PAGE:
Alan Ladd was not as handy with guns as other actors of the time. Reportedly it took over 100 takes to get one gun-handling scene completed.
Jean Arthur finished a 35-year career with the movie “Shane” and had to be coaxed out of retirement to do it. She was actually 50 years old…come and see how well she does as a 30ish leading lady.
Jack Palance did not do well with horses. To get him filmed looking as if he were jumping into the saddle, the director had to film him getting off the horse and run it backwards.
Van Heflin (above left), the homesteader, was a really “nice guy”. And you know what can happen to a nice guy in the Old West
Branden deWilde, the little boy, did a great job in getting to Shane and making him want to help the family.
Ben Johnson (top right and bottom left going down) is a thug named Calloway who thinks he can bully Shane...not tough guy Shane, so Calloway gets what's coming to him.
The film was innovative technically. It was shown on a flat widescreen, had a new sound track system, used early examples of really loud gun shot sounds (using a small cannon fired into a garbage can), and used wires to pull the shot actors backwards. All of this helped to make the film’s reception such a positive one since watching “Shane” was such a better experience in a big screen theater with a professional sound system than on small screen televisions. This was important since television was a serious detriment to the film industry at the time.
The story is fiction, but like many great movies, it has a historical base. In this case, the disputes were created by the Homestead Act, which started in 1862. One of these conflicts was the Johnson County war of 1892. This is the conflict that “Shane” is set in. The Homestead Act offered varying amounts of “free” land to people who would settle and develop the West. The problem is that the land was not empty, but being used by “free range” cattle ranchers who did not take kindly to folks moving in, setting up homes, and running barbed wire. They objected, often violently, cheating when buying homesteaders out, or using hired guns to chase them away.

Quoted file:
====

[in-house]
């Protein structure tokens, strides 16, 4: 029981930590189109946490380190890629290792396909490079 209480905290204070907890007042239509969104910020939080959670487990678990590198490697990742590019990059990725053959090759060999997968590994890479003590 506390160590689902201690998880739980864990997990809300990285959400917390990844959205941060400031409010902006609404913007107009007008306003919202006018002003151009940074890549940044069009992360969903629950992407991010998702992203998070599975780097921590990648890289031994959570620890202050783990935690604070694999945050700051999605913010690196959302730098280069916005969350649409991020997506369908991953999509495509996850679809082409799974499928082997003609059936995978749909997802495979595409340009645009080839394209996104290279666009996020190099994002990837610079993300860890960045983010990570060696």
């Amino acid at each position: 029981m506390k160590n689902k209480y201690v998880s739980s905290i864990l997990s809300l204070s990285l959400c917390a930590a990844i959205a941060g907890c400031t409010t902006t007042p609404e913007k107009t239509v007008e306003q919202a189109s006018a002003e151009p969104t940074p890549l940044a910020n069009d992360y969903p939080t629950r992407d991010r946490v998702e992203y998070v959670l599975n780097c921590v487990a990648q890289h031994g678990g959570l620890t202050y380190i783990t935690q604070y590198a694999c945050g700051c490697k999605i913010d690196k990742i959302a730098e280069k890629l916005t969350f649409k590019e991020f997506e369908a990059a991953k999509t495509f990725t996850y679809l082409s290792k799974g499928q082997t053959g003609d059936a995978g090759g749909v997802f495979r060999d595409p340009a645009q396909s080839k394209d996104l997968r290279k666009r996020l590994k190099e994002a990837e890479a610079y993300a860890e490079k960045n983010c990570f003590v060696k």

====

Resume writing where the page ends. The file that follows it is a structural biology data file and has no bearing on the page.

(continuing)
With such challenges to the settling of the West, many gave up, and the rest needed all the encouragement possible to succeed. Without the Homestead Acts the country would certainly not have developed the way it did. To succeed, the country needed people willing to relocate and stand-up to the harsh realities of a rough life. These homesteaders were often from other countries that did not offer opportunities like the Old West did, and they did not look, dress, or talk like the people already there.
“Shane” deals with a very narrow slice of this complicated package and considers the problems of a single family (not European or “different”) just trying to face the challenges. It makes a good story. The movie tells it well, and according to contemporary movie critics it was successfully done. Here is a sample of a contemporary review by Bosley Crowther, He was a credible critic of the arts who worked for the New York Times for many years. After attending the premiere, he called the film a "rich and dramatic mobile painting of the American frontier scene".